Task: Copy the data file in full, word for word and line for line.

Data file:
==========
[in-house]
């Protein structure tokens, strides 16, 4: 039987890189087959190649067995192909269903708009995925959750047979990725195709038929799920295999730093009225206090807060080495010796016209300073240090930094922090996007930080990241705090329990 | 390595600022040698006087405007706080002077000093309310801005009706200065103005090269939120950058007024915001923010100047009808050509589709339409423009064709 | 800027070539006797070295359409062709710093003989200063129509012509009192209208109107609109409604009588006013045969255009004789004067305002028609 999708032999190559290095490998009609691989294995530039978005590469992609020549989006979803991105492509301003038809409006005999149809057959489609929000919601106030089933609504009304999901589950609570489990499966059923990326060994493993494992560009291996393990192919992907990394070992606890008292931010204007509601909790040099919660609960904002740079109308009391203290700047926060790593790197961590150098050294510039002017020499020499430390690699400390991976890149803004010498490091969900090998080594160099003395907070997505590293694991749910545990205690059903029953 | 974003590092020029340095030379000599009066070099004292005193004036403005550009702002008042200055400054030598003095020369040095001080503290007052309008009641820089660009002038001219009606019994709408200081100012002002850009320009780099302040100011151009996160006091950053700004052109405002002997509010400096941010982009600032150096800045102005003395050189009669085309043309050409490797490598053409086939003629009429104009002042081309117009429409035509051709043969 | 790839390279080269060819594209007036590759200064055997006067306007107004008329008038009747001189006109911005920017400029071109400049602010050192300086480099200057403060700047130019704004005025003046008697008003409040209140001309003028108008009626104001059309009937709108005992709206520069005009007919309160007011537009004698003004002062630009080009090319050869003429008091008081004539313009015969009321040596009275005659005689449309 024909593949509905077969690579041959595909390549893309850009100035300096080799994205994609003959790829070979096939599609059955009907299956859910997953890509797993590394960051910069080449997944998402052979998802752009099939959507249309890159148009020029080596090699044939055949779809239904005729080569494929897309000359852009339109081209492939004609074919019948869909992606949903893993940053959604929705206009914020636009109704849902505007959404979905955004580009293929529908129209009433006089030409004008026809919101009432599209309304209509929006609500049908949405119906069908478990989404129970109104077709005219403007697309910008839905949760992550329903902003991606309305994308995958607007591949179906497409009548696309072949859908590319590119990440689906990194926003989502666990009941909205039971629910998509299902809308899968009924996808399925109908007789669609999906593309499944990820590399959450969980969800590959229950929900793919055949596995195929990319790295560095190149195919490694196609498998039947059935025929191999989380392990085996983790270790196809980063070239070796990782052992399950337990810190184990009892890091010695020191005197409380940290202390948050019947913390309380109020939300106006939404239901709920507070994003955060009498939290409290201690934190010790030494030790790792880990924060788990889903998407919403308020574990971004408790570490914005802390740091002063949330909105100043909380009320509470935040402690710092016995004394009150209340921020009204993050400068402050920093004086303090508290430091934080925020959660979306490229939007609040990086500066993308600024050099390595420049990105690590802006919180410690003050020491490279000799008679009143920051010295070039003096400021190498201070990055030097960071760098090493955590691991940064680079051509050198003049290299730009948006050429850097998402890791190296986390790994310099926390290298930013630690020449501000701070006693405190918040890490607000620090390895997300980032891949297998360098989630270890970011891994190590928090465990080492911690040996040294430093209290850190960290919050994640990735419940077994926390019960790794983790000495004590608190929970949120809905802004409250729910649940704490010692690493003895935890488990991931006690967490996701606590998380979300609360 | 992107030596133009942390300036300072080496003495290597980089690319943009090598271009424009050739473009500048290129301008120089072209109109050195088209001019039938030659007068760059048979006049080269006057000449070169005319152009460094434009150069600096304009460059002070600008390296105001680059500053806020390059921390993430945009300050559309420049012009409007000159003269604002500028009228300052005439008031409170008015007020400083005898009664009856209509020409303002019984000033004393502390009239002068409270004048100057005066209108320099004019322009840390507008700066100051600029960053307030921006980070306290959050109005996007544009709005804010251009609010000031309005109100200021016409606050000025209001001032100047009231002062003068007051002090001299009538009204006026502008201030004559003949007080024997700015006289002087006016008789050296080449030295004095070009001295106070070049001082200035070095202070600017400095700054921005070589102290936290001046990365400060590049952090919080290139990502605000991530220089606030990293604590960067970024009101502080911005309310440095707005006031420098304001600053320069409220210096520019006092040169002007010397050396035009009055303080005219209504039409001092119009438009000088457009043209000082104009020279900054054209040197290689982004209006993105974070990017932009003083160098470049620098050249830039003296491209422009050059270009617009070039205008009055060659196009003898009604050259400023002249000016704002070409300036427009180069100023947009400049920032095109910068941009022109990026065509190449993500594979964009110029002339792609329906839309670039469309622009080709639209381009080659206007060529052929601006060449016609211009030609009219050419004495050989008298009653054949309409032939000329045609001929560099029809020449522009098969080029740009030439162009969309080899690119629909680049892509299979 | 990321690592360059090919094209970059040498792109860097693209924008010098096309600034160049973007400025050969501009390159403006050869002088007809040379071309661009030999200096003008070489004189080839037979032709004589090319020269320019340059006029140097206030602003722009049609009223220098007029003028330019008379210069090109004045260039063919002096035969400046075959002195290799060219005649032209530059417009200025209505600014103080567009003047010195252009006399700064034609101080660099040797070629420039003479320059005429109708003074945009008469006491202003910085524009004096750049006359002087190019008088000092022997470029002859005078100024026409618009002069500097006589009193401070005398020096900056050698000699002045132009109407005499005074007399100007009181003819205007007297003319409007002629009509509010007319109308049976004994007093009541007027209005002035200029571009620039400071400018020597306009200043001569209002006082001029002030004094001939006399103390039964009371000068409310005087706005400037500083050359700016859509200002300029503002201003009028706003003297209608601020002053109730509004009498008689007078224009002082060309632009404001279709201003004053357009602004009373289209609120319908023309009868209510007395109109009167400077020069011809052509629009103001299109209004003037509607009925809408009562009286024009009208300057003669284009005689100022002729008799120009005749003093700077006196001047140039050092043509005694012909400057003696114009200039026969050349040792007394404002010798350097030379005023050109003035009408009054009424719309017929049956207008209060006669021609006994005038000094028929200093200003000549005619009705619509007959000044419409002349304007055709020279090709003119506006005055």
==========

[in-house]
């Protein structure tokens, strides 16, 4: 039987890189087959190649067995192909269903708009995925959750047979990725195709038929799920295999730093009225206090807060080495010796016209300073240090930094922090996007930080990241705090329990 | 390595600022040698006087405007706080002077000093309310801005009706200065103005090269939120950058007024915001923010100047009808050509589709339409423009064709 | 800027070539006797070295359409062709710093003989200063129509012509009192209208109107609109409604009588006013045969255009004789004067305002028609 999708032999190559290095490998009609691989294995530039978005590469992609020549989006979803991105492509301003038809409006005999149809057959489609929000919601106030089933609504009304999901589950609570489990499966059923990326060994493993494992560009291996393990192919992907990394070992606890008292931010204007509601909790040099919660609960904002740079109308009391203290700047926060790593790197961590150098050294510039002017020499020499430390690699400390991976890149803004010498490091969900090998080594160099003395907070997505590293694991749910545990205690059903029953 | 974003590092020029340095030379000599009066070099004292005193004036403005550009702002008042200055400054030598003095020369040095001080503290007052309008009641820089660009002038001219009606019994709408200081100012002002850009320009780099302040100011151009996160006091950053700004052109405002002997509010400096941010982009600032150096800045102005003395050189009669085309043309050409490797490598053409086939003629009429104009002042081309117009429409035509051709043969 | 790839390279080269060819594209007036590759200064055997006067306007107004008329008038009747001189006109911005920017400029071109400049602010050192300086480099200057403060700047130019704004005025003046008697008003409040209140001309003028108008009626104001059309009937709108005992709206520069005009007919309160007011537009004698003004002062630009080009090319050869003429008091008081004539313009015969009321040596009275005659005689449309 024909593949509905077969690579041959595909390549893309850009100035300096080799994205994609003959790829070979096939599609059955009907299956859910997953890509797993590394960051910069080449997944998402052979998802752009099939959507249309890159148009020029080596090699044939055949779809239904005729080569494929897309000359852009339109081209492939004609074919019948869909992606949903893993940053959604929705206009914020636009109704849902505007959404979905955004580009293929529908129209009433006089030409004008026809919101009432599209309304209509929006609500049908949405119906069908478990989404129970109104077709005219403007697309910008839905949760992550329903902003991606309305994308995958607007591949179906497409009548696309072949859908590319590119990440689906990194926003989502666990009941909205039971629910998509299902809308899968009924996808399925109908007789669609999906593309499944990820590399959450969980969800590959229950929900793919055949596995195929990319790295560095190149195919490694196609498998039947059935025929191999989380392990085996983790270790196809980063070239070796990782052992399950337990810190184990009892890091010695020191005197409380940290202390948050019947913390309380109020939300106006939404239901709920507070994003955060009498939290409290201690934190010790030494030790790792880990924060788990889903998407919403308020574990971004408790570490914005802390740091002063949330909105100043909380009320509470935040402690710092016995004394009150209340921020009204993050400068402050920093004086303090508290430091934080925020959660979306490229939007609040990086500066993308600024050099390595420049990105690590802006919180410690003050020491490279000799008679009143920051010295070039003096400021190498201070990055030097960071760098090493955590691991940064680079051509050198003049290299730009948006050429850097998402890791190296986390790994310099926390290298930013630690020449501000701070006693405190918040890490607000620090390895997300980032891949297998360098989630270890970011891994190590928090465990080492911690040996040294430093209290850190960290919050994640990735419940077994926390019960790794983790000495004590608190929970949120809905802004409250729910649940704490010692690493003895935890488990991931006690967490996701606590998380979300609360 | 992107030596133009942390300036300072080496003495290597980089690319943009090598271009424009050739473009500048290129301008120089072209109109050195088209001019039938030659007068760059048979006049080269006057000449070169005319152009460094434009150069600096304009460059002070600008390296105001680059500053806020390059921390993430945009300050559309420049012009409007000159003269604002500028009228300052005439008031409170008015007020400083005898009664009856209509020409303002019984000033004393502390009239002068409270004048100057005066209108320099004019322009840390507008700066100051600029960053307030921006980070306290959050109005996007544009709005804010251009609010000031309005109100200021016409606050000025209001001032100047009231002062003068007051002090001299009538009204006026502008201030004559003949007080024997700015006289002087006016008789050296080449030295004095070009001295106070070049001082200035070095202070600017400095700054921005070589102290936290001046990365400060590049952090919080290139990502605000991530220089606030990293604590960067970024009101502080911005309310440095707005006031420098304001600053320069409220210096520019006092040169002007010397050396035009009055303080005219209504039409001092119009438009000088457009043209000082104009020279900054054209040197290689982004209006993105974070990017932009003083160098470049620098050249830039003296491209422009050059270009617009070039205008009055060659196009003898009604050259400023002249000016704002070409300036427009180069100023947009400049920032095109910068941009022109990026065509190449993500594979964009110029002339792609329906839309670039469309622009080709639209381009080659206007060529052929601006060449016609211009030609009219050419004495050989008298009653054949309409032939000329045609001929560099029809020449522009098969080029740009030439162009969309080899690119629909680049892509299979 | 990321690592360059090919094209970059040498792109860097693209924008010098096309600034160049973007400025050969501009390159403006050869002088007809040379071309661009030999200096003008070489004189080839037979032709004589090319020269320019340059006029140097206030602003722009049609009223220098007029003028330019008379210069090109004045260039063919002096035969400046075959002195290799060219005649032209530059417009200025209505600014103080567009003047010195252009006399700064034609101080660099040797070629420039003479320059005429109708003074945009008469006491202003910085524009004096750049006359002087190019008088000092022997470029002859005078100024026409618009002069500097006589009193401070005398020096900056050698000699002045132009109407005499005074007399100007009181003819205007007297003319409007002629009509509010007319109308049976004994007093009541007027209005002035200029571009620039400071400018020597306009200043001569209002006082001029002030004094001939006399103390039964009371000068409310005087706005400037500083050359700016859509200002300029503002201003009028706003003297209608601020002053109730509004009498008689007078224009002082060309632009404001279709201003004053357009602004009373289209609120319908023309009868209510007395109109009167400077020069011809052509629009103001299109209004003037509607009925809408009562009286024009009208300057003669284009005689100022002729008799120009005749003093700077006196001047140039050092043509005694012909400057003696114009200039026969050349040792007394404002010798350097030379005023050109003035009408009054009424719309017929049956207008209060006669021609006994005038000094028929200093200003000549005619009705619509007959000044419409002349304007055709020279090709003119506006005055």